Monday, October 25, 2010
Fall returns to the Creek
Traffic was relatively good on the way up. Ski season has not gotten underway so I-70 still looks like an interstate as opposed to a parking lot. Make the exit near Lawson and look for the dirt road leading to a small walk-in park sponsored by the Colorado Lottery funds.
Walking down the road and looking at the creek two things stood out more than anything else. Fall colors were kicking in and the creek was low. Very low. One element would put things in my favor. The other would take all of that advantage away. Right away it was tough going just finding fish.
I managed to plink a few fish, nothing outrageous or spectacular but just enough reason to wet the hands and keep moving forward.
The Dumont section offers a few secluded parking spots but you are fishing right next to the interstate. You would think that would be annoying but the sound of rushing water drowns most of it out. Once you start casting everything fades into the background.
Fall colors can be exceptional in Colorado but as the branches begin to shed, the leaf debris in the water becomes my nemesis and foe bringing challenge and frustration. A fair percentage of my casts would get fouled up with the deciduous fallout. When I would get positioned perfectly to cast into the spot, a gust of wind would hit dusting the entire area with leaves. Nothing to do but battle it out and then move on. There seemed to always be a spot worth casting into up ahead. This is the siren song of moving trout water.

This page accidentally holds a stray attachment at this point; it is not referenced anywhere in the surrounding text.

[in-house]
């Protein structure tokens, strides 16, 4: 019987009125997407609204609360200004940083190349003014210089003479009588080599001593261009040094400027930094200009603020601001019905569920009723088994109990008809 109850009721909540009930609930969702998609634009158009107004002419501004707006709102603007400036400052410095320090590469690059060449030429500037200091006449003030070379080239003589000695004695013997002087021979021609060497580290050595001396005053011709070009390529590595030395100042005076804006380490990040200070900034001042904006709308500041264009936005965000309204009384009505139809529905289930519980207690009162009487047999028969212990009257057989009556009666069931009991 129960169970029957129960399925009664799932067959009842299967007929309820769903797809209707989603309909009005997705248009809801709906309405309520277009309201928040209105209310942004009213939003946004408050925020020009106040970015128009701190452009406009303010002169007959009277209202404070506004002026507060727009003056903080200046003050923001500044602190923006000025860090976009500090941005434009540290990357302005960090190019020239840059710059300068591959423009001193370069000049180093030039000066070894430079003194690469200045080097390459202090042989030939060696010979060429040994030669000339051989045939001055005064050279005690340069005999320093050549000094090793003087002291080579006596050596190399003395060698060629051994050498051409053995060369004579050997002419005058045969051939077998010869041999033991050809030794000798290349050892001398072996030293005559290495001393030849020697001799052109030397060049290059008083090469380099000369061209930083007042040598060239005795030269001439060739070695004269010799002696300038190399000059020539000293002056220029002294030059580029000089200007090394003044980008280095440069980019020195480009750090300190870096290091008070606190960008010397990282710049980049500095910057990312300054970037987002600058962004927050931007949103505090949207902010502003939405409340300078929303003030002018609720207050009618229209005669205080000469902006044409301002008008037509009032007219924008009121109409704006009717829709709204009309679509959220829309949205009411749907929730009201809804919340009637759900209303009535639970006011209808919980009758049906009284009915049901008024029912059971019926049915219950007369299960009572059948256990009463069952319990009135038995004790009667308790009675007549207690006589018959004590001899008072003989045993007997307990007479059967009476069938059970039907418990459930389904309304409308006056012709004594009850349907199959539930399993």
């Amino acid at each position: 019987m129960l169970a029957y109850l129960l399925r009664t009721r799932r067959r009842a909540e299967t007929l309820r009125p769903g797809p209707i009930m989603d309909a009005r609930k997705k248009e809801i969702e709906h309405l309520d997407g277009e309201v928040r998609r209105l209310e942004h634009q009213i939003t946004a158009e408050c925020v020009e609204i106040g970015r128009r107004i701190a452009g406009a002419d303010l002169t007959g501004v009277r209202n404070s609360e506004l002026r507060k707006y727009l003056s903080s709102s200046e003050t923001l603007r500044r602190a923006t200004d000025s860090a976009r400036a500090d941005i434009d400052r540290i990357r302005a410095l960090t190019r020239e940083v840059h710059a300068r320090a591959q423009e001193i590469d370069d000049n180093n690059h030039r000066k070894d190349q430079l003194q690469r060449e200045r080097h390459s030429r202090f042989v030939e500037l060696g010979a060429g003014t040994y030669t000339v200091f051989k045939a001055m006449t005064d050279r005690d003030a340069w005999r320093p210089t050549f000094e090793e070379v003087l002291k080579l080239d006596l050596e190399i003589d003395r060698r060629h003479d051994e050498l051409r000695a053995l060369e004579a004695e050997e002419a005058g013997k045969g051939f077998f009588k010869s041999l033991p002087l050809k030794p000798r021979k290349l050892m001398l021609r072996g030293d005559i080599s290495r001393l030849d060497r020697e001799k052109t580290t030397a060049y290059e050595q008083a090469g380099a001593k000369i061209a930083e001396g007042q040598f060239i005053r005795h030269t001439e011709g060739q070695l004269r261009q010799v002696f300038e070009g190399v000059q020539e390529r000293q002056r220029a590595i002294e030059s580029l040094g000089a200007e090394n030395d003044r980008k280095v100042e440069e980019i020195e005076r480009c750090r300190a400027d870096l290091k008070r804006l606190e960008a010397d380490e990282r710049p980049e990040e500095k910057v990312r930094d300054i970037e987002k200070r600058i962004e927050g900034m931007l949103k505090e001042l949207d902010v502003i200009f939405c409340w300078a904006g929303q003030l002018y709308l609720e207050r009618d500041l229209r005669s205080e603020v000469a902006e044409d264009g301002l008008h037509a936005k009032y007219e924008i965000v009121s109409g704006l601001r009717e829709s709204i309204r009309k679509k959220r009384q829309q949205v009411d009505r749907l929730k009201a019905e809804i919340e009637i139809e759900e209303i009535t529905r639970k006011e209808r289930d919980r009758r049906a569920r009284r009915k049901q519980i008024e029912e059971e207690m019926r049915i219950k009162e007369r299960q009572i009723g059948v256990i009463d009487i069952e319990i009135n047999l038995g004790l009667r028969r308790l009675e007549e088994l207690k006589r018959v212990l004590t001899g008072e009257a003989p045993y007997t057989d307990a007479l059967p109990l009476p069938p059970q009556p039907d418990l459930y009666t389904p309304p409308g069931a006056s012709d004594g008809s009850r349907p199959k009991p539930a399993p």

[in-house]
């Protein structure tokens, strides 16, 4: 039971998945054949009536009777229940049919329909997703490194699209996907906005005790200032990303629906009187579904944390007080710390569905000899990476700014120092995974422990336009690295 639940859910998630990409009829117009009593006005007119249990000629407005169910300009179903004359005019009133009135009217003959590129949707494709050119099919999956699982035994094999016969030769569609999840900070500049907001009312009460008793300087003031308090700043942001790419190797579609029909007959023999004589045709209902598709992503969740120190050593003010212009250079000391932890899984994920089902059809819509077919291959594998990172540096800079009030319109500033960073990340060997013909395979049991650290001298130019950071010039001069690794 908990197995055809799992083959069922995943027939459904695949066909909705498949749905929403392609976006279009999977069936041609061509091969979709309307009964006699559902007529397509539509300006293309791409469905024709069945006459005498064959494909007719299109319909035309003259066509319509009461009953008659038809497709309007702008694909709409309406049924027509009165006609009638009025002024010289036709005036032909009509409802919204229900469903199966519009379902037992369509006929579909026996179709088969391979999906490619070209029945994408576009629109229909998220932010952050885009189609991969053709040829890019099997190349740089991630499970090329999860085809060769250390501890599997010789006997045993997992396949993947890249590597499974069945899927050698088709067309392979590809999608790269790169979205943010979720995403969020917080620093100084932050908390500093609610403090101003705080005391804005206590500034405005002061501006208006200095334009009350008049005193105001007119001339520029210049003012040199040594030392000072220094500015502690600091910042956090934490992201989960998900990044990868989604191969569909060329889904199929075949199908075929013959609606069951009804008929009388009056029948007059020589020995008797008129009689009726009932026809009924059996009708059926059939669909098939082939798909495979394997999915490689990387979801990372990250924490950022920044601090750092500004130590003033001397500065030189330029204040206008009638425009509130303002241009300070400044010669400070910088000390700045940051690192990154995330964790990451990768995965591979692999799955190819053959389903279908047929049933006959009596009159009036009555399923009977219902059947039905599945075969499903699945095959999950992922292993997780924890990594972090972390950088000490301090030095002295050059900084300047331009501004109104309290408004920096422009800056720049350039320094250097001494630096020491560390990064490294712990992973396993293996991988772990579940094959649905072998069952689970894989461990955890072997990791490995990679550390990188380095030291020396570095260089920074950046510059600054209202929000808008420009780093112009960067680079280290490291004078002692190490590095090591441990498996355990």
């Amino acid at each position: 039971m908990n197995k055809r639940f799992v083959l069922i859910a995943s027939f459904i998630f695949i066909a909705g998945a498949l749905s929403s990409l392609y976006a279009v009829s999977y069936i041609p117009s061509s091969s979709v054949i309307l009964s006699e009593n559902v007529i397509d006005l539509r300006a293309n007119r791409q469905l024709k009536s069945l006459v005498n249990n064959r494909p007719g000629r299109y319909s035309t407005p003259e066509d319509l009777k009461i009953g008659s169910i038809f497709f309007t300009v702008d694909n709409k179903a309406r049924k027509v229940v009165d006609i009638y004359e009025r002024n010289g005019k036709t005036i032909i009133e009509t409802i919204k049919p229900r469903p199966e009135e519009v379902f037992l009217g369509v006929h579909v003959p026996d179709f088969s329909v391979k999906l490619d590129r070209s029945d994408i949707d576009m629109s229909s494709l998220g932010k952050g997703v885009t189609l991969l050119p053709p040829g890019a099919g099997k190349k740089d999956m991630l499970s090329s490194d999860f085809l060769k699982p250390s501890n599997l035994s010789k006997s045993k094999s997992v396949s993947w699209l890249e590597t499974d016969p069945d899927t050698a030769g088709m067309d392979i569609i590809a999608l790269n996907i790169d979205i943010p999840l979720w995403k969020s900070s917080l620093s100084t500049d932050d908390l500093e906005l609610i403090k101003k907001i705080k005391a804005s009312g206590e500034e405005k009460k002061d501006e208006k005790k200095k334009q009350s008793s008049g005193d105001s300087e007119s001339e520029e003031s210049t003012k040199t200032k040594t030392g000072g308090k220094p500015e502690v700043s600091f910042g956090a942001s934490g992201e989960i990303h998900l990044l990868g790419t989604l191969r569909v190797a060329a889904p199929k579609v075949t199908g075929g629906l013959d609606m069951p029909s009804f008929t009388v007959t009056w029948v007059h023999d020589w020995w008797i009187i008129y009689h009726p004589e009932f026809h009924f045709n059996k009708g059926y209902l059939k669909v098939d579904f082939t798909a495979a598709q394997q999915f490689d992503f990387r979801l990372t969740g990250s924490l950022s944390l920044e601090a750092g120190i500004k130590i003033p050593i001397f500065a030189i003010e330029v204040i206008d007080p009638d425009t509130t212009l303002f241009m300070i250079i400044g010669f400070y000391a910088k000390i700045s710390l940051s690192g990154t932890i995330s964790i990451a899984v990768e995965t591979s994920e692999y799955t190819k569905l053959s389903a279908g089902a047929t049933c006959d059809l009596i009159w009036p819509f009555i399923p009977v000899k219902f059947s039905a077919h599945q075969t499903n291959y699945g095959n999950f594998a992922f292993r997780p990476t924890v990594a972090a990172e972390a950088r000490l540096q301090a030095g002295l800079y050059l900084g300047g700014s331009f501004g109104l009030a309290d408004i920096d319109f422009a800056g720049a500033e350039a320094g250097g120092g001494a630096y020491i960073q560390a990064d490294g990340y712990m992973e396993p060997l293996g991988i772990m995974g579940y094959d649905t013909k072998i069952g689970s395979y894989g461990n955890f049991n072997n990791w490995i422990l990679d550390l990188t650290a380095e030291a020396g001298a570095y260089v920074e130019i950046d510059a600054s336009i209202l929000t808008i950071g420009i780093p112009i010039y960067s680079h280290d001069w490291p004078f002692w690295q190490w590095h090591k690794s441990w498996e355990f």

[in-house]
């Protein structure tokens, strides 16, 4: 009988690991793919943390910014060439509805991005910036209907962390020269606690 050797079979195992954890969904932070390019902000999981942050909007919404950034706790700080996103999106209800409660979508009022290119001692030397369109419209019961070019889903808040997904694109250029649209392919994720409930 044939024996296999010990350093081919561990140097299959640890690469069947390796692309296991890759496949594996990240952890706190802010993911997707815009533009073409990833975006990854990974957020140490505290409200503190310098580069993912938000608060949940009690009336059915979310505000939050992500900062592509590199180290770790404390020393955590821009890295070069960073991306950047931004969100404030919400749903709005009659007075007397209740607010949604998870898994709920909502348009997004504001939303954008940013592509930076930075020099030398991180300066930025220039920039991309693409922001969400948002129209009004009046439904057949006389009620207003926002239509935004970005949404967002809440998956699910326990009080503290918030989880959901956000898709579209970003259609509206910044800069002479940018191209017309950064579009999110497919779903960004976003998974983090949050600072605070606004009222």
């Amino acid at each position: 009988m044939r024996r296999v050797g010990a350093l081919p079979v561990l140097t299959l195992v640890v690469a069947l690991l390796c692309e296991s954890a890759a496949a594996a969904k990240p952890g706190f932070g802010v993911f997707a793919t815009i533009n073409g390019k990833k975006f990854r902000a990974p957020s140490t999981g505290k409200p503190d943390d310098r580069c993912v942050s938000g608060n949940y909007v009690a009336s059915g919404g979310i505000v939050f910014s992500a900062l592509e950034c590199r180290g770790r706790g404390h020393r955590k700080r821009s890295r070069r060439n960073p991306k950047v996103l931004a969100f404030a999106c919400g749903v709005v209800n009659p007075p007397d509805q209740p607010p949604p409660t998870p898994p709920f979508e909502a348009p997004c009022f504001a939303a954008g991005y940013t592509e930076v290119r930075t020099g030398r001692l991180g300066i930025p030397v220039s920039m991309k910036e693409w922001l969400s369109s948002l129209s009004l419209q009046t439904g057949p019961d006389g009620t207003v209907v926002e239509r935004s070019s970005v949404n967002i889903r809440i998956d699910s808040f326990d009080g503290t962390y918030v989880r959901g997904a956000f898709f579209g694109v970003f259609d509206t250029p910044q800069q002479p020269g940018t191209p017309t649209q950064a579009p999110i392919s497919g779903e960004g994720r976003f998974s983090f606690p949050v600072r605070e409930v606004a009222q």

Eventually I fell into the groove and found a pattern that the fish seemed to like. It wasn’t easy as the fish were so much more wary in the low and very clear water. Luckily I dialed something in before reaching the few less pressured spots with more promise. Cast, plink! Cast, Plink! Cast Plink and then move further upstream.
Browns ruled the day with the cutbows giving a rise then a scoff. More than a few fish would seem to chase or follow the presentations rather than commit on anything I threw. However it was nice to see a few fish take something. Sporting their fall colors is a nice touch as well.
Many of the male browns were staging for spawn and I pondered trying to capture some of this on film. But with the fish so wary it would be nearly impossible and decided to move on and keep fishing. With a foot or more depth it might have been worth a shot and not so intrusive.
As the afternoon settled the smell of smoke started to mix with that of fallen leaves and pine. The sun became orange and hazy in the sky signaling that a forest fire may be burning on a mountain ridge not too far off (The Grand County fire to be exact).
“Better head out before the road down turns into a real mess.” I said hopping over rock after rock to reach the truck to leave.
Pulling off the exit I am met with a mass of automobiles. Jostling for position one person let’s me in and I give a thank you wave. Slowly crawling down the eastbound lane a large sign flashes “Fire Operations in Progress-Expect Delays”.
“Oh great.” I exclaimed. “This could take some time.”
However, as soon as everyone passed the sign, traffic picked up and speeds returned to the white knuckle, foot to the floor, mountain race that typically ensues on I-70. People were simply slowing down and bunching up just to read the sign.
My name is Matt and I’m a fishaholic.
Posted by Coloradocasters